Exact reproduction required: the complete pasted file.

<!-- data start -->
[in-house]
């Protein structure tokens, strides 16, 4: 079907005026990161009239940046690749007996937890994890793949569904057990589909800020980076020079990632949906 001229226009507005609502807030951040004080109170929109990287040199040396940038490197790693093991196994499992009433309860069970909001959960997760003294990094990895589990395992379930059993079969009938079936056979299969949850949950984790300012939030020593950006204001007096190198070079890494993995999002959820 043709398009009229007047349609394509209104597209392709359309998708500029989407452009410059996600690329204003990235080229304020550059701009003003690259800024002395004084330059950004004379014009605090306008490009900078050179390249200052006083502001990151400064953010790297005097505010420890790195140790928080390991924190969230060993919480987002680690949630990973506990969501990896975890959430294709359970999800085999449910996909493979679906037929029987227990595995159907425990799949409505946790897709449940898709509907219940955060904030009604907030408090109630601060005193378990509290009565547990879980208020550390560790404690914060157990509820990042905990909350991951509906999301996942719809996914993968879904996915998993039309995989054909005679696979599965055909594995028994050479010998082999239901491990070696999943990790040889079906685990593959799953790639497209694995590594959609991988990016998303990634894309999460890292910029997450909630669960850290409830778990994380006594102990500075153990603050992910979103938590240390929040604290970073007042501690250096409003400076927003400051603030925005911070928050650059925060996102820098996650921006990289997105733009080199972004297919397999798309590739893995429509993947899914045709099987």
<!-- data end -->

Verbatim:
[in-house]
């Protein structure tokens, strides 16, 4: 079907005026990161009239940046690749007996937890994890793949569904057990589909800020980076020079990632949906 001229226009507005609502807030951040004080109170929109990287040199040396940038490197790693093991196994499992009433309860069970909001959960997760003294990094990895589990395992379930059993079969009938079936056979299969949850949950984790300012939030020593950006204001007096190198070079890494993995999002959820 043709398009009229007047349609394509209104597209392709359309998708500029989407452009410059996600690329204003990235080229304020550059701009003003690259800024002395004084330059950004004379014009605090306008490009900078050179390249200052006083502001990151400064953010790297005097505010420890790195140790928080390991924190969230060993919480987002680690949630990973506990969501990896975890959430294709359970999800085999449910996909493979679906037929029987227990595995159907425990799949409505946790897709449940898709509907219940955060904030009604907030408090109630601060005193378990509290009565547990879980208020550390560790404690914060157990509820990042905990909350991951509906999301996942719809996914993968879904996915998993039309995989054909005679696979599965055909594995028994050479010998082999239901491990070696999943990790040889079906685990593959799953790639497209694995590594959609991988990016998303990634894309999460890292910029997450909630669960850290409830778990994380006594102990500075153990603050992910979103938590240390929040604290970073007042501690250096409003400076927003400051603030925005911070928050650059925060996102820098996650921006990289997105733009080199972004297919397999798309590739893995429509993947899914045709099987």